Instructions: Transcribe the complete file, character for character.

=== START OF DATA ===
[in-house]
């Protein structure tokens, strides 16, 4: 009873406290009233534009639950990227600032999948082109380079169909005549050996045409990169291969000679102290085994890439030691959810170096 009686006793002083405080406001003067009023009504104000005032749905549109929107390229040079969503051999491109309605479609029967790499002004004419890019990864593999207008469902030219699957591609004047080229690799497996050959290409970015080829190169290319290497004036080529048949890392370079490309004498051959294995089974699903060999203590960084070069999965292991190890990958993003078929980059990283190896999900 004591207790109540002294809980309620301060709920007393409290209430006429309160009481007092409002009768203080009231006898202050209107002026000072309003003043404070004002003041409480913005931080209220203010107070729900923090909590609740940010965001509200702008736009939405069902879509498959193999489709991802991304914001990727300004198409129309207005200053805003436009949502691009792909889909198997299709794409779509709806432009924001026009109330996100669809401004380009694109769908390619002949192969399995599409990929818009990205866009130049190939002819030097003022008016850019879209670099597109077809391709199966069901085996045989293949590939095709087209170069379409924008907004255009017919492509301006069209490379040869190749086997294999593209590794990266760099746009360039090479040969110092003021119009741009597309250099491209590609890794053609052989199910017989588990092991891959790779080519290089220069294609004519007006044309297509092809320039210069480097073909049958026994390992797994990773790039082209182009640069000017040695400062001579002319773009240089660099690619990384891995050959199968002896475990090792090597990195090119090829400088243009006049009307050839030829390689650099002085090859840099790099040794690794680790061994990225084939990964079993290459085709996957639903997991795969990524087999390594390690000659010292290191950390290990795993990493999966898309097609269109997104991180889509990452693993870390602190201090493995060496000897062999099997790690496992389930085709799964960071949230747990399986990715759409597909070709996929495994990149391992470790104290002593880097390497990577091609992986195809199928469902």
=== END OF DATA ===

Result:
[in-house]
């Protein structure tokens, strides 16, 4: 009873406290009233534009639950990227600032999948082109380079169909005549050996045409990169291969000679102290085994890439030691959810170096 009686006793002083405080406001003067009023009504104000005032749905549109929107390229040079969503051999491109309605479609029967790499002004004419890019990864593999207008469902030219699957591609004047080229690799497996050959290409970015080829190169290319290497004036080529048949890392370079490309004498051959294995089974699903060999203590960084070069999965292991190890990958993003078929980059990283190896999900 004591207790109540002294809980309620301060709920007393409290209430006429309160009481007092409002009768203080009231006898202050209107002026000072309003003043404070004002003041409480913005931080209220203010107070729900923090909590609740940010965001509200702008736009939405069902879509498959193999489709991802991304914001990727300004198409129309207005200053805003436009949502691009792909889909198997299709794409779509709806432009924001026009109330996100669809401004380009694109769908390619002949192969399995599409990929818009990205866009130049190939002819030097003022008016850019879209670099597109077809391709199966069901085996045989293949590939095709087209170069379409924008907004255009017919492509301006069209490379040869190749086997294999593209590794990266760099746009360039090479040969110092003021119009741009597309250099491209590609890794053609052989199910017989588990092991891959790779080519290089220069294609004519007006044309297509092809320039210069480097073909049958026994390992797994990773790039082209182009640069000017040695400062001579002319773009240089660099690619990384891995050959199968002896475990090792090597990195090119090829400088243009006049009307050839030829390689650099002085090859840099790099040794690794680790061994990225084939990964079993290459085709996957639903997991795969990524087999390594390690000659010292290191950390290990795993990493999966898309097609269109997104991180889509990452693993870390602190201090493995060496000897062999099997790690496992389930085709799964960071949230747990399986990715759409597909070709996929495994990149391992470790104290002593880097390497990577091609992986195809199928469902």